The 112-year-old Tampa-based independent utility is already a small fish among Florida power providers. If the proposed merger of Duke Energy and Progress Energy is approved, TECO, with about 1 million customers, will find itself operating next to the nation's largest utility with a customer base seven times larger.
"TECO has been talked about as a target for a very long time," said Roger Conrad, editor of the Utility Forecaster and a leading utility analyst. "They're always on a short list of companies that might be attractive to someone."
"Utilities that have neighboring service territories all things being equal tend to be candidates for takeover," said Paul Franzen, a senior utilities analyst for St. Louis-based Edward Jones.
A smaller neighbor becomes increasingly appealing to a utility that sees an opportunity to consolidate operations and bolster revenues the same thinking behind the Duke-Progress merger.
The TECO electric and natural gas service area abuts that of both Progress Energy, which operates throughout Central and North Florida, and FPL Group Inc., which operates from Manatee County southward and along Florida's eastern seaboard.
As a matter of policy, Progress Energy and FPL do not comment on speculative deals.
A merger might benefit consumers. "Generically, utility mergers offer the potential for relatively lower rates for customers," Franzen said. "In an environment of rising rates for customers, rates may still go up but they go up less than if the two companies had not merged."
Whether existing TECO customers would benefit from a takeover is unclear. They already pay lower rates $107.02 per 1,000 kilowatt hours than consumers across Tampa Bay $119.34. In part, that's because Progress customers are already paying for a nuclear power plant still in the planning and permitting stage.
Executives at Duke and Progress said their combined assets will make it easier to raise money for new plants and services, a benefit smaller utilities do not have.
TECO, which owns Tampa Electric and TECO Peoples Gas, emerged in recent years from $1 billion in debt that weighed down its value.
In the late 1990s and early 2000s, the utility's stock price was just over $12 a share, and observers often referred to it as "troubled TECO Energy."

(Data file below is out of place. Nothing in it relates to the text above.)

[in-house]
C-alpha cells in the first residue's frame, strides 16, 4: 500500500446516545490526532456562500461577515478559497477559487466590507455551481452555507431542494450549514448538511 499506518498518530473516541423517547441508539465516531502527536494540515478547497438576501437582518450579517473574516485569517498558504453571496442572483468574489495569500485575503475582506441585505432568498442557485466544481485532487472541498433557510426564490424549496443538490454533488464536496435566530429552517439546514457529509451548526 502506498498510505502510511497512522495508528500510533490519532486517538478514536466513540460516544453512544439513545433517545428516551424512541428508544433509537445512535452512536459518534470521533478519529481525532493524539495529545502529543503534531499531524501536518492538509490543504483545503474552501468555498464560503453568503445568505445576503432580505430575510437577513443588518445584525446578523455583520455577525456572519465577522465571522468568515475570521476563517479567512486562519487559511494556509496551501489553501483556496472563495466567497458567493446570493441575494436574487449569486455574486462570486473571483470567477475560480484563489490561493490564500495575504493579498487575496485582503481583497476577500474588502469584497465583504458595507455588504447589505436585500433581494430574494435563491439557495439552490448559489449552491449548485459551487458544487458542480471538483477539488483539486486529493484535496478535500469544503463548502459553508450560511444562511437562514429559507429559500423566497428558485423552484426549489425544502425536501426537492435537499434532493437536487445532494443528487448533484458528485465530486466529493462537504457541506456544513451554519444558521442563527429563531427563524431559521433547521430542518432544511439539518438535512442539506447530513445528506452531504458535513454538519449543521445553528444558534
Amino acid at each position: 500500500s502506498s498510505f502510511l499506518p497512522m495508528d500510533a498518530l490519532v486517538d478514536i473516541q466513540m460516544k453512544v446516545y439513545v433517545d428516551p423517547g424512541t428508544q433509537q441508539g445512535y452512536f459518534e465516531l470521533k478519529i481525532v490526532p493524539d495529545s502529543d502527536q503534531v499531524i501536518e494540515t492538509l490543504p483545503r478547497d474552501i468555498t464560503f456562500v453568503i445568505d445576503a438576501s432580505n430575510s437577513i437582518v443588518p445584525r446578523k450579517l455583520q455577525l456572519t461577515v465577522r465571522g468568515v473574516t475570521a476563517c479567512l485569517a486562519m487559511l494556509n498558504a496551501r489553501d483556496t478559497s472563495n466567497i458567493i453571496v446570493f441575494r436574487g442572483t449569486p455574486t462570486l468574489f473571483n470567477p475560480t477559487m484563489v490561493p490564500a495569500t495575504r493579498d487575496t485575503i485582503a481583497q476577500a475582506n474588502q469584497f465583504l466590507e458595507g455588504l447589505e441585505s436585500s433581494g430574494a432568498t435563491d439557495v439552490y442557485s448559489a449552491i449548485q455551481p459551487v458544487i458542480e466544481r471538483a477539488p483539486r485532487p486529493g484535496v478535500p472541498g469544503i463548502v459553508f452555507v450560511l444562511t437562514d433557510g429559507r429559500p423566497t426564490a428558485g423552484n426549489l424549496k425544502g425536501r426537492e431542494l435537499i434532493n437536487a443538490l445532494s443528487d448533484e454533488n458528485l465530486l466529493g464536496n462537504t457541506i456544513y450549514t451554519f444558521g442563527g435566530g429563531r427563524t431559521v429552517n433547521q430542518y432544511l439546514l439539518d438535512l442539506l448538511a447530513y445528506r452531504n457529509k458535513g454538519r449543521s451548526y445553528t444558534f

But in the past six years, the company has paid off the debt, and, in the words of chief executive officer John Ramil, "regained the confidence of Wall Street."
Ramil took over as head of TECO last August, replacing former CEO Sherrill Hudson, who retired. He heads a company with 4,000 employees and a customer base that includes 667,000 electric customers in the Tampa Bay area and 334,000 natural gas customers in about three dozen Florida counties. The utility has $3.5 billion in revenue and $3.5 billion in market capitalization.
TECO also owns coal mines, which makes it more diverse than some other utility companies.
Its stock now goes for more than $18 a share, which Ramil said makes his company less likely to be a takeover target.
Ramil said he is seeing an uptick in the customer base as the economy slowly improves. Utility customers that the company lost because of vacant rental properties seem to be picking up, setting the stage to continue strong growth.
"There are good, positive signs," Ramil said.
"Why would anyone want to buy us now,'' he said, "when they could have paid less a few years ago?"
Despite TECO's higher stock price, Franzen, the utilities analyst, said and Ramil acknowledges larger companies will not be deterred from going after the company, if they see it as beneficial to their portfolios.
Franzen added that other utility companies are increasingly in a better position to purchase smaller companies as their own value grows.
"While company 'B' is up, company 'A' is up, too," Franzen said.
Another reason TECO's increased value might not deter a takeover: Many deals, including the Duke-Progress merger, involve an exchange of stock rather than cash.
Utility analyst Conrad said TECO and other smaller utilities should expect to be approached by bigger utilities.
"I think, eventually, most of these companies will get offers," he said. "My view is more of these utilities will face merger or takeover situations for a long time to come."